Otago’s long-running New Zealand Drivers Study has been gathering information about our young drivers to help reduce the incidence of traffic-related injury among this high-risk group. The results have thrown new light on to the attitudes of teenagers and the role of parents, as well as informing and influencing changes to this country’s driver licensing system.
The leading causes of death in young people are car crashes and suicide, with fatal crashes generally outnumbering suicides among teenagers 15 to 19 years old. But, with the recent raising of the minimum age for learner driving licences from 15 to 16, there is hope that at least the road toll statistics may reduce.
The law change in 2011 came after decades of lobbying from Otago’s Department of Preventive and Social Medicine’s Injury Prevention Research Unit (IPRU). The IPRU’s New Zealand Drivers Study (NZDS) provided convincing evidence to help push through the legislation after years of opposition.
For Dr Dorothy Begg, principal investigator of the NZDS, it had been a long battle. “[Professor] John Langley and I started sowing the seeds of this study about 20 years ago. The national databases have records of crashes involving young drivers, but they have very limited data on the behavioural aspects of crashes.
“If we were going to make a difference, we had to look elsewhere for our information.”
The team initially worked with the Dunedin Multidisciplinary Health and Development Study, which has been monitoring about a thousand people born in 1972-3. Despite indications of the risks faced by young drivers, attempts to get the learner licence age raised failed in 1998 – about the same time as the multidisciplinary study’s participants grew too old to fit the young drivers’ profile.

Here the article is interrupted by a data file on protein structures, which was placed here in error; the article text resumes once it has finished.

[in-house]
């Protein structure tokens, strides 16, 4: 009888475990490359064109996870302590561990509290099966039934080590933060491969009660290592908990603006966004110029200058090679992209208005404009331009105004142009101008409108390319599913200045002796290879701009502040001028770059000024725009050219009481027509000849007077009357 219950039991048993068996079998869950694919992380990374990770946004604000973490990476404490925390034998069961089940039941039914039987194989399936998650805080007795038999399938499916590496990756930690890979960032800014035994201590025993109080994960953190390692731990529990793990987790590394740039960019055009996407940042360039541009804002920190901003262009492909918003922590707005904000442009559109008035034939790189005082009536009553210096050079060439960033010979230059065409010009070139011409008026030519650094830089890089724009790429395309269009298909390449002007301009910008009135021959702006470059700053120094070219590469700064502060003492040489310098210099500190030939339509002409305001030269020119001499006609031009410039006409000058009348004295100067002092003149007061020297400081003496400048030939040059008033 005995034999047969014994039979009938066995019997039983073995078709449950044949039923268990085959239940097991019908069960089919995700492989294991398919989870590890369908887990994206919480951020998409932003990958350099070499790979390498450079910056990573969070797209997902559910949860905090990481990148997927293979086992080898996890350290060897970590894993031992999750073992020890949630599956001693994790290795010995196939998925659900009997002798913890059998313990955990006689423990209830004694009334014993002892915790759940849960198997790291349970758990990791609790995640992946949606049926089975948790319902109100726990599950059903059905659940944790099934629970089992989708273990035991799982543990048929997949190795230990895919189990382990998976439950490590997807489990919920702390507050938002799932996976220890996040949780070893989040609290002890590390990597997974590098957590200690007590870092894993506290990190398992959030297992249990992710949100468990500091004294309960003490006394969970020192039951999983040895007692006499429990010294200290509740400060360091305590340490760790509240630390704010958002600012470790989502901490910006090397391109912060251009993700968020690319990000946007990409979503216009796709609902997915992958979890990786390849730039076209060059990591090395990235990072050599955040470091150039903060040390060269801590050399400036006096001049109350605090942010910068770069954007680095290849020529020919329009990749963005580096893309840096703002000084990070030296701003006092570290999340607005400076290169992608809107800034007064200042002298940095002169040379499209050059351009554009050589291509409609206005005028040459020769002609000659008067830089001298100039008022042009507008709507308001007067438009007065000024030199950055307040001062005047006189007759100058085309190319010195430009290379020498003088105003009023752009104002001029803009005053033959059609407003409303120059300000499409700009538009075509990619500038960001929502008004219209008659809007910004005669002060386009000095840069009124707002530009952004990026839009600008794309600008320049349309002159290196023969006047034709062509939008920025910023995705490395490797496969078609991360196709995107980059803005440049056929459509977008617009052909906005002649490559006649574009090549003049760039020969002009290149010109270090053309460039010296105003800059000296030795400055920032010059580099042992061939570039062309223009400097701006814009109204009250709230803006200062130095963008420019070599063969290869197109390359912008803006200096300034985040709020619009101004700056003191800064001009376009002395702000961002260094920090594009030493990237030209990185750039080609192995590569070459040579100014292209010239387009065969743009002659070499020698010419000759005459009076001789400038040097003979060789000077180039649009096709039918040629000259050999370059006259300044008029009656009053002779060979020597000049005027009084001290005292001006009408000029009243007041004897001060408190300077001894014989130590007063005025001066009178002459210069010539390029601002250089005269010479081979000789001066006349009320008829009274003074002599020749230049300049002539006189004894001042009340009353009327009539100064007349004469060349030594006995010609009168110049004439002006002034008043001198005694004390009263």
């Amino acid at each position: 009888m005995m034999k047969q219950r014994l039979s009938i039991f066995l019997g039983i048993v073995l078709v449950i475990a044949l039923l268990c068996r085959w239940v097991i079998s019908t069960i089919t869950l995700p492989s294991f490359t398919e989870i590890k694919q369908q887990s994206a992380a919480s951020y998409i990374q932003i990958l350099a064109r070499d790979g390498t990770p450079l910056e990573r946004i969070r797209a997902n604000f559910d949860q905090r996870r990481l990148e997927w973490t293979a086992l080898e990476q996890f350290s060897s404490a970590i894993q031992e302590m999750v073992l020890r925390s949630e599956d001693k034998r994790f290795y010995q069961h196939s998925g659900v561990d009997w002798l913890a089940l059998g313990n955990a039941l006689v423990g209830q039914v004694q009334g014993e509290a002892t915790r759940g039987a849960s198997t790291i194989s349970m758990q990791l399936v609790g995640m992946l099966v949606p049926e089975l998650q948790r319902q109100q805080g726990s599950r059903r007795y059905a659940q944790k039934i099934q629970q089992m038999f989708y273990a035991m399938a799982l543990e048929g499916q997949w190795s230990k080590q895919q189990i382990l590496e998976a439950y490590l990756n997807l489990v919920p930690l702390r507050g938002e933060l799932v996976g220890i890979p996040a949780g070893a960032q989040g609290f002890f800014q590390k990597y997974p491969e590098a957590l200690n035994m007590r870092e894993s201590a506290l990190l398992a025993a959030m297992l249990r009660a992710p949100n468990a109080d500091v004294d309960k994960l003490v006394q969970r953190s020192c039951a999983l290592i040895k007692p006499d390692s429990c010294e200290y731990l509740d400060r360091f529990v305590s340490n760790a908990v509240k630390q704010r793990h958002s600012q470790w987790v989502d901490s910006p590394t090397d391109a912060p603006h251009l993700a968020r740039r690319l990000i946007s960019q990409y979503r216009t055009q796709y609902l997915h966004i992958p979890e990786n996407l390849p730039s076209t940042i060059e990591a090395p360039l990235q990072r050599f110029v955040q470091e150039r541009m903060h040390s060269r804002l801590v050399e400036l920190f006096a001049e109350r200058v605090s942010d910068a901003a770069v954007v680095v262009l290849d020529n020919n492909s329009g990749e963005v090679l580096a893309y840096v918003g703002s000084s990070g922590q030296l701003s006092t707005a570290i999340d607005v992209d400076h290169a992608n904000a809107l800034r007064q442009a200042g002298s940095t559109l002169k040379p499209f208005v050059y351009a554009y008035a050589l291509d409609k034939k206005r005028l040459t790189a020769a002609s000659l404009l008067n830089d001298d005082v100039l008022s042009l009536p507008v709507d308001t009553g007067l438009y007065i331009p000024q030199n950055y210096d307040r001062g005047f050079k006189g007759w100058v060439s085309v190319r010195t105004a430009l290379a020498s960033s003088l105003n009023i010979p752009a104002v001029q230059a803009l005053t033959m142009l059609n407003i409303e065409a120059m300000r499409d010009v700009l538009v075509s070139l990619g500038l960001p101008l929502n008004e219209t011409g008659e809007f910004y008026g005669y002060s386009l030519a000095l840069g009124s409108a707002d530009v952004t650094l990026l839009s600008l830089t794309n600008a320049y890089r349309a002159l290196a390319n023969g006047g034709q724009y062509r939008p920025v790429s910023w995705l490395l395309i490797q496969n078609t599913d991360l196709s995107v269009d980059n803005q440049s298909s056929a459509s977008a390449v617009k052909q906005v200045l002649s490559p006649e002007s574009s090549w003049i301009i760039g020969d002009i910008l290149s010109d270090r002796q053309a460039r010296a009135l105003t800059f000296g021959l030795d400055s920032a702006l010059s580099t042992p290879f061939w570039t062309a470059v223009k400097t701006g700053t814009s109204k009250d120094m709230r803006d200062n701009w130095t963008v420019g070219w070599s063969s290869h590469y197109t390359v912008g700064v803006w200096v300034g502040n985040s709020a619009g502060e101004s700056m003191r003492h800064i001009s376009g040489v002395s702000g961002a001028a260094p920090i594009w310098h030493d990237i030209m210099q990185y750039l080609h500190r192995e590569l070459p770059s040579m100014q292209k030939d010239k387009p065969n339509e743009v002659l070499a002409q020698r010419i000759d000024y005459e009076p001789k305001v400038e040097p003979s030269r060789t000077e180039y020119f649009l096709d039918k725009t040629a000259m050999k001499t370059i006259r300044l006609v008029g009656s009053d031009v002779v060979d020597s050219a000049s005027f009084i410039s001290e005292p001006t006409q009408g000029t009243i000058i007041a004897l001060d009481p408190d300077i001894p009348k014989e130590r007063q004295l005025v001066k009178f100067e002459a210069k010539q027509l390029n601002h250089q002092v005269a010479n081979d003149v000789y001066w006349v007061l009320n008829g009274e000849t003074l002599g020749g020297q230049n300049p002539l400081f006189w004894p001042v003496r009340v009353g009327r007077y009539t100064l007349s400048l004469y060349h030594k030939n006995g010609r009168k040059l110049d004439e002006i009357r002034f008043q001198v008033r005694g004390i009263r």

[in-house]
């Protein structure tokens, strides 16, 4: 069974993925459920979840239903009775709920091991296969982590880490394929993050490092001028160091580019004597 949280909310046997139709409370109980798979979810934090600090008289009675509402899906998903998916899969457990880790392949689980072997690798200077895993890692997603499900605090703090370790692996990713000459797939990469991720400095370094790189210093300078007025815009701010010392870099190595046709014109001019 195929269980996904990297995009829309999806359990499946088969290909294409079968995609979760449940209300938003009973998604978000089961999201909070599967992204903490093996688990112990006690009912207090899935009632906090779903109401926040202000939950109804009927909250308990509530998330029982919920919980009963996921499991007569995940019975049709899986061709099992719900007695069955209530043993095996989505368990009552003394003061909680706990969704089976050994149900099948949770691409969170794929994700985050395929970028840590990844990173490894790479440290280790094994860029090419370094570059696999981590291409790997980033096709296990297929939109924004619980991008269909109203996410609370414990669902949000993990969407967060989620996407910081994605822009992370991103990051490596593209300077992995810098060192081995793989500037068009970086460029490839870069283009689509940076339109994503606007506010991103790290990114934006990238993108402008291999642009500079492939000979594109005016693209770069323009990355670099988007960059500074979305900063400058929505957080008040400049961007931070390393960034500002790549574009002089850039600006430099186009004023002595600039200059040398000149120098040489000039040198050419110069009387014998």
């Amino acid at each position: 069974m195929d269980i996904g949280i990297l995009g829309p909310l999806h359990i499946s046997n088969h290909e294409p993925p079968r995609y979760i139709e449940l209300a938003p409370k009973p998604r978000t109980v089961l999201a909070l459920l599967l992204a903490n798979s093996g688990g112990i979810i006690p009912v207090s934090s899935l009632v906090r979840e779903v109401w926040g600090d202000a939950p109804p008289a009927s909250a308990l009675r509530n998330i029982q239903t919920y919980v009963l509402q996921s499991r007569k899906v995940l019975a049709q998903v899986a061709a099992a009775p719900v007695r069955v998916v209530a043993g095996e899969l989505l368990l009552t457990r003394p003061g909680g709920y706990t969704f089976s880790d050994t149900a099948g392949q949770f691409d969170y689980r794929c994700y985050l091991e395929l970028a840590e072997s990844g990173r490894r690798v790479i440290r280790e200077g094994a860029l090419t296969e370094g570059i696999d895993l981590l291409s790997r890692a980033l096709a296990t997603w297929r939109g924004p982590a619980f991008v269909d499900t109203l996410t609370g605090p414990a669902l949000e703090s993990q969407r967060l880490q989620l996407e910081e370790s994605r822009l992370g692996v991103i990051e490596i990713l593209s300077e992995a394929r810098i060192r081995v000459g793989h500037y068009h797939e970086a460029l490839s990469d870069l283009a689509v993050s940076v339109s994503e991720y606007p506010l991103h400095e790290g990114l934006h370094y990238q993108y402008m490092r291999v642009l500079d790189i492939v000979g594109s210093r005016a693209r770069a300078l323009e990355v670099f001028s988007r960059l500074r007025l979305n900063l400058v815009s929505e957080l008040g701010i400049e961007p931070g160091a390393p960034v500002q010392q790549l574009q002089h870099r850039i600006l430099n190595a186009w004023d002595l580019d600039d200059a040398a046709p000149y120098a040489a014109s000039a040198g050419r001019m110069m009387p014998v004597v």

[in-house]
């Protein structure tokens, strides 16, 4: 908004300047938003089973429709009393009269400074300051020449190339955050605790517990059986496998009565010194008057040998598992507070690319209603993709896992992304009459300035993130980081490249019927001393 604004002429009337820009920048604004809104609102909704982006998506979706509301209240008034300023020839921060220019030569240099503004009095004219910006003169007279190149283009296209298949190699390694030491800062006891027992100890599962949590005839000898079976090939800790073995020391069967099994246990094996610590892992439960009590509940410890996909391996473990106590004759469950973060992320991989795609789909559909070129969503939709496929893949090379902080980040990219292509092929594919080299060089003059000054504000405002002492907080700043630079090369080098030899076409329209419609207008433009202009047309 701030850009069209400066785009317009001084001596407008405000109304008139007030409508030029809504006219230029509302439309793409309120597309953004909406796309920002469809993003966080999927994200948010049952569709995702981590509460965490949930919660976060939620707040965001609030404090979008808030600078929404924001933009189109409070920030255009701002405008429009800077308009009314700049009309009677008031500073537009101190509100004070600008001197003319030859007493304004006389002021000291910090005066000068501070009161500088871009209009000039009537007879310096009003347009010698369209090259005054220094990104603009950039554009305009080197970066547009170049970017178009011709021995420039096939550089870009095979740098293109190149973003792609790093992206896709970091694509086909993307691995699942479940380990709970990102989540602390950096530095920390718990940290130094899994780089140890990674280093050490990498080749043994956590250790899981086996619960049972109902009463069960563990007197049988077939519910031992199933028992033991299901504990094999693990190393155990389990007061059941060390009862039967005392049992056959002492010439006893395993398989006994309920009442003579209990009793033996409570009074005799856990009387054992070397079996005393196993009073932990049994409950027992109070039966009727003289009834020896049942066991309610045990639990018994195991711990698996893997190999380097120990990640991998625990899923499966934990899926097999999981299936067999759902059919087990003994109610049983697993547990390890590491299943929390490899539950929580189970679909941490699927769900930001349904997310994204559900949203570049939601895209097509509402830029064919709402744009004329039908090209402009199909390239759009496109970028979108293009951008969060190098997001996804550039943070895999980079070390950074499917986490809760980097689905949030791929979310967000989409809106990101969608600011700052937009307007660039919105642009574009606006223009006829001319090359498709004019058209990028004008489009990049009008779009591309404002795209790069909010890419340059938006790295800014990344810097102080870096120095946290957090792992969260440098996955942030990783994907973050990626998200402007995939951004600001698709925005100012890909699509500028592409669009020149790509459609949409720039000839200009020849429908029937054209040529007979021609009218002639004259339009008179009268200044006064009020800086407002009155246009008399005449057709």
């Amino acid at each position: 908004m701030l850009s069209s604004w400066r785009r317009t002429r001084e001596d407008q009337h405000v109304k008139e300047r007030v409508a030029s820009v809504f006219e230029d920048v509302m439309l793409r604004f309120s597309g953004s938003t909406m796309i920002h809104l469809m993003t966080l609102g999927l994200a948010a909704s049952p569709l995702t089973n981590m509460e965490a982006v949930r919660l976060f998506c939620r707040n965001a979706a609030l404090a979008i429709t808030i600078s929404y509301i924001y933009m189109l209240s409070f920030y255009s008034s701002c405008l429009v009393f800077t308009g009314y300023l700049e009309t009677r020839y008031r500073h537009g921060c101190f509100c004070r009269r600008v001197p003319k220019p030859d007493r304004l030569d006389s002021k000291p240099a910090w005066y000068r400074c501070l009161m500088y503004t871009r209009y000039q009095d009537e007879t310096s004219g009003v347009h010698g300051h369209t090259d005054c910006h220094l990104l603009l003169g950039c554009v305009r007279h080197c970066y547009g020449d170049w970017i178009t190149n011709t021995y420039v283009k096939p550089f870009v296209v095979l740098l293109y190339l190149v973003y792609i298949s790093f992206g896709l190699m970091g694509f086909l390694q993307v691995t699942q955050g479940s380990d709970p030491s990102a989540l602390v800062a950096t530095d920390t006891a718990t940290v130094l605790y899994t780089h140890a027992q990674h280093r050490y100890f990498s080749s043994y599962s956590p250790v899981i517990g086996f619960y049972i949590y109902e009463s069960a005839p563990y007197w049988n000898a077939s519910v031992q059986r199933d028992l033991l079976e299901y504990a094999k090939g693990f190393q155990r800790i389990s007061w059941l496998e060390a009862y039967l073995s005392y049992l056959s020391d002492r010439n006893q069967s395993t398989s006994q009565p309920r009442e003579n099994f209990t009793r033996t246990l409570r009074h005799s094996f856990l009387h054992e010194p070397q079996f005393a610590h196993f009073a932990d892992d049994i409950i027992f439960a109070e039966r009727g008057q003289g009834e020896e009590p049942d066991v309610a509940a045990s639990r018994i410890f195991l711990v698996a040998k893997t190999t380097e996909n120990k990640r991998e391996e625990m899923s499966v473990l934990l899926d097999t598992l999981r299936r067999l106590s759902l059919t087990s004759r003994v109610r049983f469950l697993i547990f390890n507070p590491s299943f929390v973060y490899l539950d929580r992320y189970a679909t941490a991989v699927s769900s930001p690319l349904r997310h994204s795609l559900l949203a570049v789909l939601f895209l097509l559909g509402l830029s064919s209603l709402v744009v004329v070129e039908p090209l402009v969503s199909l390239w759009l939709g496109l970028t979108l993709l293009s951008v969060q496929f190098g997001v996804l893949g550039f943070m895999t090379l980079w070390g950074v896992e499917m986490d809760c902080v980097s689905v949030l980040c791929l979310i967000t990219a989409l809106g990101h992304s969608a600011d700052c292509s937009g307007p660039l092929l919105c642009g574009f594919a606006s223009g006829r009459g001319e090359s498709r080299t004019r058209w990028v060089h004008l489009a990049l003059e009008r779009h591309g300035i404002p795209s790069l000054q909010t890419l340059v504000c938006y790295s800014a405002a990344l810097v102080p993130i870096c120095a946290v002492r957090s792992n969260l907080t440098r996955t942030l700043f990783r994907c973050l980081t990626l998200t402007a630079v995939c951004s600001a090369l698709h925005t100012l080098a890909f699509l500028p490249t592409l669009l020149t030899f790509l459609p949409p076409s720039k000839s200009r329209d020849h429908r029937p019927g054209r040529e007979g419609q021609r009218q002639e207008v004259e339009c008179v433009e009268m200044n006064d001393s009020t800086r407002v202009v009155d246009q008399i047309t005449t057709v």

“We had been basing a lot of our arguments on evidence from international studies, so when we realised that people and politicians were not going to take any notice of these studies we decided we would do our own research and find out what we should be doing in New Zealand.”
In 2001 Begg and Langley received funding from the Health Research Council (HRC) to undertake a pilot study to determine if it was feasible to do a large, nationally-based, multi-stage cohort study of newly-licensed drivers. The pilot showed it was, indeed, feasible and, in 2005 with funding from the HRC, ACC and the Road Safety Trust, the NZDS began. The primary aim was to identify ways of targeting areas to reduce traffic-related injury among a high-risk group of drivers.
“One of the reasons for the drivers study was to obtain evidence from New Zealand to try to influence policy in New Zealand, so the argument about international research not applying here could not be used.”
Begg and Langley were joined by Dr Rebecca Brookland, Professors John Broughton and Shanthi Ameratunga, and assisted by Dr Pauline Gulliver and assistant research fellows Anna McDowell and Hamish Rogers.
They recruited almost 4,000 newly licensed car drivers in New Zealand, with a relatively representative spread of gender, ethnicity and location. The majority were teenagers, with most of the other young drivers in their early 20s. The novice drivers agreed to share their experiences, motivation, training, alcohol and drug use, risk-taking, and traffic crashes and convictions.